Tachyornis ("swift bird")

10 ft. (3 m.) tall and long. Can sprint for short distances at speeds up to 75 mph (121 km/h) and can sustain speeds of 45 mph (72 km/h) for longer distances. It uses its long, flat tail for stabilization and its feathered wings to assist with steering and slowing when chasing down agile prey.

Digital.

9x12"

2017

Xylopod ("wooden legs")

30 ft. (9 m.) tall and long. Among the largest of bird species by size and weight. Tiny vestigial arms remain beneath plumage. Nostrils situated atop the head allow it to wade through deep channels. Named for its immense legs, said to be as wide as tree trunks with a scaly texture similar to bark.

Digital

12x16"

2017

Cyanoceratops ("blue horn-face")

3 ft. (.91 m.) long. A flightless, quadrupedal (four-legged) bird. Males have been observed to hoard blue-colored objects, hard to come across in their desert environment, in the hopes of attracting potential mates.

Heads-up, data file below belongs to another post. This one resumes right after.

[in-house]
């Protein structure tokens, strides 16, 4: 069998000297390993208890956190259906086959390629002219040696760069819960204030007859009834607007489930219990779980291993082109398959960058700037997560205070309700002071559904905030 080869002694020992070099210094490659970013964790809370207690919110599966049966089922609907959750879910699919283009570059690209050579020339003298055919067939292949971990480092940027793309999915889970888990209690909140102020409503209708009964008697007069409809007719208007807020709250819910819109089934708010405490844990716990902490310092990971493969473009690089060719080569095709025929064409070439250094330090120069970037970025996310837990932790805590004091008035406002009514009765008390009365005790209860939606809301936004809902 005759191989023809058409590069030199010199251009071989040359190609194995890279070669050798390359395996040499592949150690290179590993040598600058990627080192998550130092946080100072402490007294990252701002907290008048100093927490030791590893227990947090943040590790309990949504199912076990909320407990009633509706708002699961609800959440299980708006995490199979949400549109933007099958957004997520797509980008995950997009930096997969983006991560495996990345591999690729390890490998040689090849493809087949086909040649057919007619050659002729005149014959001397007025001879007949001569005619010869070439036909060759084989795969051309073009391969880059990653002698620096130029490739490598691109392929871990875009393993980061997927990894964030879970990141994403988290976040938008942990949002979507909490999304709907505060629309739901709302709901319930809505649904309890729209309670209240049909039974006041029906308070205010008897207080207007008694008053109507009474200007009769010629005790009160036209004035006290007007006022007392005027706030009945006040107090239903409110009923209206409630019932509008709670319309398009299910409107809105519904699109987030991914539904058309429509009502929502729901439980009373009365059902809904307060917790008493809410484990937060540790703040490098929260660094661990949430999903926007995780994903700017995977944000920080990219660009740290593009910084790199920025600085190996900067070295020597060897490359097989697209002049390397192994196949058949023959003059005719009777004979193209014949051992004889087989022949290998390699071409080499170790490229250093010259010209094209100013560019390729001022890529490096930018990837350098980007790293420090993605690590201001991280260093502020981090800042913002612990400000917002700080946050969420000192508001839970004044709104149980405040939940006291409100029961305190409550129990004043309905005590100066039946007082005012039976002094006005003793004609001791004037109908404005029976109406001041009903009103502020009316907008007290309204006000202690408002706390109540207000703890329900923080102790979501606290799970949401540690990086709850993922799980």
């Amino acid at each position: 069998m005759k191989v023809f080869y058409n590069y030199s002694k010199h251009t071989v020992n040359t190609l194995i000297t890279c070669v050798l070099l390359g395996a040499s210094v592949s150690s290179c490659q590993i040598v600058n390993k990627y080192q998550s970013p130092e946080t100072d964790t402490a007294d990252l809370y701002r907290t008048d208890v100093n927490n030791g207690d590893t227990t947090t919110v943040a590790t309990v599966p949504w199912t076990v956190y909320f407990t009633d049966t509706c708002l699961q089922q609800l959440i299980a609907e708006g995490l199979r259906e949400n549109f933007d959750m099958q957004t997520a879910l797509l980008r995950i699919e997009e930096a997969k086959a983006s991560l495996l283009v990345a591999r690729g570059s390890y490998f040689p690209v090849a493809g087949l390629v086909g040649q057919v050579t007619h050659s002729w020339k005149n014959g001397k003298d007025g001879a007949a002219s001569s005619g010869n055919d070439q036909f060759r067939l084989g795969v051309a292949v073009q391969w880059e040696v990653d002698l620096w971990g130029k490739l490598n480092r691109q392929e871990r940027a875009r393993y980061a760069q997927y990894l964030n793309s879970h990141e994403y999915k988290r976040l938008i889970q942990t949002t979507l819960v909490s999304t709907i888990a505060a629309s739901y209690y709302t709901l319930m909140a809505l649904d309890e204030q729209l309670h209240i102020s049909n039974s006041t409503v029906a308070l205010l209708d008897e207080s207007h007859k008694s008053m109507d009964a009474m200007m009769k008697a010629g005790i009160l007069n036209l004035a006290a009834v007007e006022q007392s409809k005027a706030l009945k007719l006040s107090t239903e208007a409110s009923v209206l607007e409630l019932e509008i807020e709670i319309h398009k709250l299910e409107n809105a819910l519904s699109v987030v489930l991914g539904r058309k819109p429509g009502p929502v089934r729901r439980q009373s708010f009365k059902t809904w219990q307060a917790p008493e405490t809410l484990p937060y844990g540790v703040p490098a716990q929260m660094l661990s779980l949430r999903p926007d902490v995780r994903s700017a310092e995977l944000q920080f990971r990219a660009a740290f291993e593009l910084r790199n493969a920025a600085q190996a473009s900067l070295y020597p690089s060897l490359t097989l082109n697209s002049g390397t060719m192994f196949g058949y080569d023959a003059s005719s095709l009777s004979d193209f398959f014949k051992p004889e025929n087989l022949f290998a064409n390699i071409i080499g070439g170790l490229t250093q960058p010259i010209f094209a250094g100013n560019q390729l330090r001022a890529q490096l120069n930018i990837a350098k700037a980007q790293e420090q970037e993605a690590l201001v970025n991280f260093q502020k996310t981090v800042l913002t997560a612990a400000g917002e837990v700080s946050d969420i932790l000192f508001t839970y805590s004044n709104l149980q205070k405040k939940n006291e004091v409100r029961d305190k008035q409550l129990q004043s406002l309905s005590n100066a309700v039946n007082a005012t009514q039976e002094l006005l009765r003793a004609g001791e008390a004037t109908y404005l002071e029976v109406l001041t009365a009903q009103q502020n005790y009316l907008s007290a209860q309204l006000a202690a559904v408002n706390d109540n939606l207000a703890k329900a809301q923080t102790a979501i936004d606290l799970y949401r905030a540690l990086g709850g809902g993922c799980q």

Oil on panel

12x16"

2017

Megaramphorus ("large beak")

Wingspan 20 ft. (6 m.) Named for its massive hollow beak used for fishing and to attract mates. Beak size (up to 5 ft. (1.5 m.)) can comprise up to a third of its total body length.

Oil on panel

16x20"

2017

Ophiraptor ("serpent robber")

Wingspan 2 ft. (.6 m.) Length 3 ft. (.91 m.) Named for its elongated, snake-like body. With wings too short for sustained flight, the arboreal (tree dwelling) Ophiraptor instead glides from tree-to-tree in search for small prey and rival species’ eggs. Male specimens grow tail feathers up to 4 ft. (1.2 m.) long during mating season.

Oil on panel

14x18"

2017

Pyropteryx ("fire wing")

Wingspan 2.5 ft. (.76 m.) Named for the flame-like plumage that males accentuate during courtship.

Oil on panel

12x16"

2017

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